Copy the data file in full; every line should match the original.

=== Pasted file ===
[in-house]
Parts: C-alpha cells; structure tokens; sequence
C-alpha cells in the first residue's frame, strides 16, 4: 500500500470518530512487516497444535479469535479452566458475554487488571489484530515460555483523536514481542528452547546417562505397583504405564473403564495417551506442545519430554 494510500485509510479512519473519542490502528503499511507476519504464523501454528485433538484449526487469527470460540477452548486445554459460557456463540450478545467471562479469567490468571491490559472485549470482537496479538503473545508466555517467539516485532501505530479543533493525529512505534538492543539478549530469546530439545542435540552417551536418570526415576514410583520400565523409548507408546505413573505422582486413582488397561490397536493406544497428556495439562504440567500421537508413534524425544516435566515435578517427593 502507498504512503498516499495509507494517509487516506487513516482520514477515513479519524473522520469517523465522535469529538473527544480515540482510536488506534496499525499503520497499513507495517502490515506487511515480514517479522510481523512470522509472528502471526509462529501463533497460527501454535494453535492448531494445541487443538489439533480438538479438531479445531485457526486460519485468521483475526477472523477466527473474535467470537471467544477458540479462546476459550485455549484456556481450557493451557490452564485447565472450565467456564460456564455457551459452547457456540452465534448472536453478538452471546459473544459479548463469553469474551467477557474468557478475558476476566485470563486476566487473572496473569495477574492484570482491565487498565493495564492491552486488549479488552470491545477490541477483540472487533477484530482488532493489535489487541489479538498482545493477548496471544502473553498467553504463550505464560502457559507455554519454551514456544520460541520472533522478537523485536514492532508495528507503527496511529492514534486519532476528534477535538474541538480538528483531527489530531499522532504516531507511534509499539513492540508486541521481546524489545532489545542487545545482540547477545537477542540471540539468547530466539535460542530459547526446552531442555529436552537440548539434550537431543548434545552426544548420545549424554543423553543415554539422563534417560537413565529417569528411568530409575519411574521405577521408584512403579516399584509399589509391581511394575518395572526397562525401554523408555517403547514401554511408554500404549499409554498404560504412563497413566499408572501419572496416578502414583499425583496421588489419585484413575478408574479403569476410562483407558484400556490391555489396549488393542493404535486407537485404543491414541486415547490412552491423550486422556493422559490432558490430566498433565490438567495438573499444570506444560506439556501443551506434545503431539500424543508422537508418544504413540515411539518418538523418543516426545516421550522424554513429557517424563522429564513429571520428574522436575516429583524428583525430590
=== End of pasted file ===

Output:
[in-house]
Parts: C-alpha cells; structure tokens; sequence
C-alpha cells in the first residue's frame, strides 16, 4: 500500500470518530512487516497444535479469535479452566458475554487488571489484530515460555483523536514481542528452547546417562505397583504405564473403564495417551506442545519430554 494510500485509510479512519473519542490502528503499511507476519504464523501454528485433538484449526487469527470460540477452548486445554459460557456463540450478545467471562479469567490468571491490559472485549470482537496479538503473545508466555517467539516485532501505530479543533493525529512505534538492543539478549530469546530439545542435540552417551536418570526415576514410583520400565523409548507408546505413573505422582486413582488397561490397536493406544497428556495439562504440567500421537508413534524425544516435566515435578517427593 502507498504512503498516499495509507494517509487516506487513516482520514477515513479519524473522520469517523465522535469529538473527544480515540482510536488506534496499525499503520497499513507495517502490515506487511515480514517479522510481523512470522509472528502471526509462529501463533497460527501454535494453535492448531494445541487443538489439533480438538479438531479445531485457526486460519485468521483475526477472523477466527473474535467470537471467544477458540479462546476459550485455549484456556481450557493451557490452564485447565472450565467456564460456564455457551459452547457456540452465534448472536453478538452471546459473544459479548463469553469474551467477557474468557478475558476476566485470563486476566487473572496473569495477574492484570482491565487498565493495564492491552486488549479488552470491545477490541477483540472487533477484530482488532493489535489487541489479538498482545493477548496471544502473553498467553504463550505464560502457559507455554519454551514456544520460541520472533522478537523485536514492532508495528507503527496511529492514534486519532476528534477535538474541538480538528483531527489530531499522532504516531507511534509499539513492540508486541521481546524489545532489545542487545545482540547477545537477542540471540539468547530466539535460542530459547526446552531442555529436552537440548539434550537431543548434545552426544548420545549424554543423553543415554539422563534417560537413565529417569528411568530409575519411574521405577521408584512403579516399584509399589509391581511394575518395572526397562525401554523408555517403547514401554511408554500404549499409554498404560504412563497413566499408572501419572496416578502414583499425583496421588489419585484413575478408574479403569476410562483407558484400556490391555489396549488393542493404535486407537485404543491414541486415547490412552491423550486422556493422559490432558490430566498433565490438567495438573499444570506444560506439556501443551506434545503431539500424543508422537508418544504413540515411539518418538523418543516426545516421550522424554513429557517424563522429564513429571520428574522436575516429583524428583525430590